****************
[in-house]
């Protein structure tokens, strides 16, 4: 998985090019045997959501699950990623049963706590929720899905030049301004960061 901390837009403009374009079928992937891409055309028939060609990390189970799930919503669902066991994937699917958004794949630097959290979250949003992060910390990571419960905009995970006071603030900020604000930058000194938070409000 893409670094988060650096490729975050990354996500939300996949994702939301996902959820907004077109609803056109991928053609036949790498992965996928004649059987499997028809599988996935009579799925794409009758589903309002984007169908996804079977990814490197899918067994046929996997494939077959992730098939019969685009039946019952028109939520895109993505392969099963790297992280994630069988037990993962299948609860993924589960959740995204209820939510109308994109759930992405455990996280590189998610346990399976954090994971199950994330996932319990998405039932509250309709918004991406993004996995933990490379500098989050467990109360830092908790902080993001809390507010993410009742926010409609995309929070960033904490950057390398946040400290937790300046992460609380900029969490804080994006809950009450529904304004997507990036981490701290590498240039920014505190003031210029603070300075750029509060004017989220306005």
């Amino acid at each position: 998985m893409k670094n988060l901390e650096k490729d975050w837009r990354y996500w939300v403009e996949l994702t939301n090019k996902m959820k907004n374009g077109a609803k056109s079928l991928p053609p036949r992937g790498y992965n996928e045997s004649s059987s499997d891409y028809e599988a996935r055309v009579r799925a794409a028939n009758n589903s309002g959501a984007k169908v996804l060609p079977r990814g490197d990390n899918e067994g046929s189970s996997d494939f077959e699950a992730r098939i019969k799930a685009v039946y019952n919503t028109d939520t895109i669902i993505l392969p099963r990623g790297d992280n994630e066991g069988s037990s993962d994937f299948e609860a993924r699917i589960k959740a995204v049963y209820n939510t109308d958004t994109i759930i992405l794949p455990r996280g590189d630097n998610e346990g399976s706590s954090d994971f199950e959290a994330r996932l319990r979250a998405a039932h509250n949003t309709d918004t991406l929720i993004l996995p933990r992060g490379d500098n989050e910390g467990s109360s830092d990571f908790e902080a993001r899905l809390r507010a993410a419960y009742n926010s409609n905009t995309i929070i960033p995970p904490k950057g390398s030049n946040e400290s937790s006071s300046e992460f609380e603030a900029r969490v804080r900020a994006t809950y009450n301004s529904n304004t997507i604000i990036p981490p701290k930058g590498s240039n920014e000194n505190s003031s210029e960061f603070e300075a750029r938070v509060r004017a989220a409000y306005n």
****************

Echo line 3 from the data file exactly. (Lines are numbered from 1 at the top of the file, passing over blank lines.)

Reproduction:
């Amino acid at each position: 998985m893409k670094n988060l901390e650096k490729d975050w837009r990354y996500w939300v403009e996949l994702t939301n090019k996902m959820k907004n374009g077109a609803k056109s079928l991928p053609p036949r992937g790498y992965n996928e045997s004649s059987s499997d891409y028809e599988a996935r055309v009579r799925a794409a028939n009758n589903s309002g959501a984007k169908v996804l060609p079977r990814g490197d990390n899918e067994g046929s189970s996997d494939f077959e699950a992730r098939i019969k799930a685009v039946y019952n919503t028109d939520t895109i669902i993505l392969p099963r990623g790297d992280n994630e066991g069988s037990s993962d994937f299948e609860a993924r699917i589960k959740a995204v049963y209820n939510t109308d958004t994109i759930i992405l794949p455990r996280g590189d630097n998610e346990g399976s706590s954090d994971f199950e959290a994330r996932l319990r979250a998405a039932h509250n949003t309709d918004t991406l929720i993004l996995p933990r992060g490379d500098n989050e910390g467990s109360s830092d990571f908790e902080a993001r899905l809390r507010a993410a419960y009742n926010s409609n905009t995309i929070i960033p995970p904490k950057g390398s030049n946040e400290s937790s006071s300046e992460f609380e603030a900029r969490v804080r900020a994006t809950y009450n301004s529904n304004t997507i604000i990036p981490p701290k930058g590498s240039n920014e000194n505190s003031s210029e960061f603070e300075a750029r938070v509060r004017a989220a409000y306005n």